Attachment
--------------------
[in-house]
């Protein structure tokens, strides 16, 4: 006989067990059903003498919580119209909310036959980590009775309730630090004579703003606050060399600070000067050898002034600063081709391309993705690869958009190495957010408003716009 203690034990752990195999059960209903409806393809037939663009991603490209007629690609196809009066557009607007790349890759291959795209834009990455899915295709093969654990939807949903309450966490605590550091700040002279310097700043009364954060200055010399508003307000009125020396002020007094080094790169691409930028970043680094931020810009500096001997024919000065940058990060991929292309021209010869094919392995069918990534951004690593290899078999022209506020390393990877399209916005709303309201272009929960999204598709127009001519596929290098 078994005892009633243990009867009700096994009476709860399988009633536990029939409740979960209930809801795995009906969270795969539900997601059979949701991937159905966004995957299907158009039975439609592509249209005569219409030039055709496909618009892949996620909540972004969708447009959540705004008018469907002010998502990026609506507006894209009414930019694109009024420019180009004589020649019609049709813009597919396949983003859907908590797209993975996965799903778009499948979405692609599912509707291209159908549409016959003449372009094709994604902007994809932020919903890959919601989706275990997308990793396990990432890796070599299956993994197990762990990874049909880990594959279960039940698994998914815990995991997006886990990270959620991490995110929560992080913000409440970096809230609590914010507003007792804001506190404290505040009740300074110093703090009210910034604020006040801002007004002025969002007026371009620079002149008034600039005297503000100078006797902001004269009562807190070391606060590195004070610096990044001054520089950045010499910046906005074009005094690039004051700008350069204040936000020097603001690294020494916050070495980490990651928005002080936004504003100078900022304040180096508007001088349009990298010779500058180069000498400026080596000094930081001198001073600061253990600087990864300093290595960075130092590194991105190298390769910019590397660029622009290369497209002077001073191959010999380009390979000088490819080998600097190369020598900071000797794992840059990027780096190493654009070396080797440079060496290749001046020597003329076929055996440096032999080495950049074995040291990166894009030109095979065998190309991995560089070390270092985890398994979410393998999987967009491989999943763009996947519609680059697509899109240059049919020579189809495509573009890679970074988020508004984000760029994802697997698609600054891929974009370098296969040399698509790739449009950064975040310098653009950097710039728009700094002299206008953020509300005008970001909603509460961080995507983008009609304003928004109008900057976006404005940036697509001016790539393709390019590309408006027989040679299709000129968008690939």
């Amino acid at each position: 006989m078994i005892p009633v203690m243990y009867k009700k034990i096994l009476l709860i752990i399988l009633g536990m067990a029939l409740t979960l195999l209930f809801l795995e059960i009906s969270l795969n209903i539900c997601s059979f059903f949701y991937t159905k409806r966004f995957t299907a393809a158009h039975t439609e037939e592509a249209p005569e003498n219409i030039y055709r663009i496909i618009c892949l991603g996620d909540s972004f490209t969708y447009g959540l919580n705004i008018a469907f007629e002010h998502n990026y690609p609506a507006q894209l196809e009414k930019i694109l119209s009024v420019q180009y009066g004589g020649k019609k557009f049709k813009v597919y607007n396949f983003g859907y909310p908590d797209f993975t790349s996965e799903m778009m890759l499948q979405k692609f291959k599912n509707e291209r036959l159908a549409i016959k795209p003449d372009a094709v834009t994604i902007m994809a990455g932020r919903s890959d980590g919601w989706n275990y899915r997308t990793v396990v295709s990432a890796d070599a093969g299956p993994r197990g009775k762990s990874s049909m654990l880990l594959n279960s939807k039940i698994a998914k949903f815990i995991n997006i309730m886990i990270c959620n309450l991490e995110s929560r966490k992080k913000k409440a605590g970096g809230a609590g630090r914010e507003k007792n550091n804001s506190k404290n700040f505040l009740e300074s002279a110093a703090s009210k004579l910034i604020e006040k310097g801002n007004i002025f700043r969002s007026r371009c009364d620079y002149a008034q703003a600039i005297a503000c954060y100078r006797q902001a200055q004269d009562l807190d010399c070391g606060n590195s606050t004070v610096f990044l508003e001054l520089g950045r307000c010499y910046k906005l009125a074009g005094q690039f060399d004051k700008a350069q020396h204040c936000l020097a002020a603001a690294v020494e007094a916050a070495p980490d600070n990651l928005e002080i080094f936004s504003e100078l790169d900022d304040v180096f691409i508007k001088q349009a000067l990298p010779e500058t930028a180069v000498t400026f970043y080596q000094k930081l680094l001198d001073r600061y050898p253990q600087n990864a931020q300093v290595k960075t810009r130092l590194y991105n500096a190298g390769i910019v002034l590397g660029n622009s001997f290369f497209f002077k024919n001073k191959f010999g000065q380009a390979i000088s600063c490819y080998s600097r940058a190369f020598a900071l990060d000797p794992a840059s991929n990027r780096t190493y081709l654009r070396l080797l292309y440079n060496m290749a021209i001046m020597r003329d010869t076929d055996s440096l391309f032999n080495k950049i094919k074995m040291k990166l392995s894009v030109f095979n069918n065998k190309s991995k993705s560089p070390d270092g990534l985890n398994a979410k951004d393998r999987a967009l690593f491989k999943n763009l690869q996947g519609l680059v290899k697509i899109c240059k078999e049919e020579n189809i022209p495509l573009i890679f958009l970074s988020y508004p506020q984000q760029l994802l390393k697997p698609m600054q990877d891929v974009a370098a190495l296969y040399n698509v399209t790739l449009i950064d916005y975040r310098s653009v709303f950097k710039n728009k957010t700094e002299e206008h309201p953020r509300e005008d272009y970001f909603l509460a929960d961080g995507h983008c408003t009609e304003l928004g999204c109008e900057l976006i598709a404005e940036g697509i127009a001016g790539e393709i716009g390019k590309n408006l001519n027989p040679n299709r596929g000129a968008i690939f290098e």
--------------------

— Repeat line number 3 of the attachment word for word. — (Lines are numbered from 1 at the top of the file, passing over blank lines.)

């Amino acid at each position: 006989m078994i005892p009633v203690m243990y009867k009700k034990i096994l009476l709860i752990i399988l009633g536990m067990a029939l409740t979960l195999l209930f809801l795995e059960i009906s969270l795969n209903i539900c997601s059979f059903f949701y991937t159905k409806r966004f995957t299907a393809a158009h039975t439609e037939e592509a249209p005569e003498n219409i030039y055709r663009i496909i618009c892949l991603g996620d909540s972004f490209t969708y447009g959540l919580n705004i008018a469907f007629e002010h998502n990026y690609p609506a507006q894209l196809e009414k930019i694109l119209s009024v420019q180009y009066g004589g020649k019609k557009f049709k813009v597919y607007n396949f983003g859907y909310p908590d797209f993975t790349s996965e799903m778009m890759l499948q979405k692609f291959k599912n509707e291209r036959l159908a549409i016959k795209p003449d372009a094709v834009t994604i902007m994809a990455g932020r919903s890959d980590g919601w989706n275990y899915r997308t990793v396990v295709s990432a890796d070599a093969g299956p993994r197990g009775k762990s990874s049909m654990l880990l594959n279960s939807k039940i698994a998914k949903f815990i995991n997006i309730m886990i990270c959620n309450l991490e995110s929560r966490k992080k913000k409440a605590g970096g809230a609590g630090r914010e507003k007792n550091n804001s506190k404290n700040f505040l009740e300074s002279a110093a703090s009210k004579l910034i604020e006040k310097g801002n007004i002025f700043r969002s007026r371009c009364d620079y002149a008034q703003a600039i005297a503000c954060y100078r006797q902001a200055q004269d009562l807190d010399c070391g606060n590195s606050t004070v610096f990044l508003e001054l520089g950045r307000c010499y910046k906005l009125a074009g005094q690039f060399d004051k700008a350069q020396h204040c936000l020097a002020a603001a690294v020494e007094a916050a070495p980490d600070n990651l928005e002080i080094f936004s504003e100078l790169d900022d304040v180096f691409i508007k001088q349009a000067l990298p010779e500058t930028a180069v000498t400026f970043y080596q000094k930081l680094l001198d001073r600061y050898p253990q600087n990864a931020q300093v290595k960075t810009r130092l590194y991105n500096a190298g390769i910019v002034l590397g660029n622009s001997f290369f497209f002077k024919n001073k191959f010999g000065q380009a390979i000088s600063c490819y080998s600097r940058a190369f020598a900071l990060d000797p794992a840059s991929n990027r780096t190493y081709l654009r070396l080797l292309y440079n060496m290749a021209i001046m020597r003329d010869t076929d055996s440096l391309f032999n080495k950049i094919k074995m040291k990166l392995s894009v030109f095979n069918n065998k190309s991995k993705s560089p070390d270092g990534l985890n398994a979410k951004d393998r999987a967009l690593f491989k999943n763009l690869q996947g519609l680059v290899k697509i899109c240059k078999e049919e020579n189809i022209p495509l573009i890679f958009l970074s988020y508004p506020q984000q760029l994802l390393k697997p698609m600054q990877d891929v974009a370098a190495l296969y040399n698509v399209t790739l449009i950064d916005y975040r310098s653009v709303f950097k710039n728009k957010t700094e002299e206008h309201p953020r509300e005008d272009y970001f909603l509460a929960d961080g995507h983008c408003t009609e304003l928004g999204c109008e900057l976006i598709a404005e940036g697509i127009a001016g790539e393709i716009g390019k590309n408006l001519n027989p040679n299709r596929g000129a968008i690939f290098e």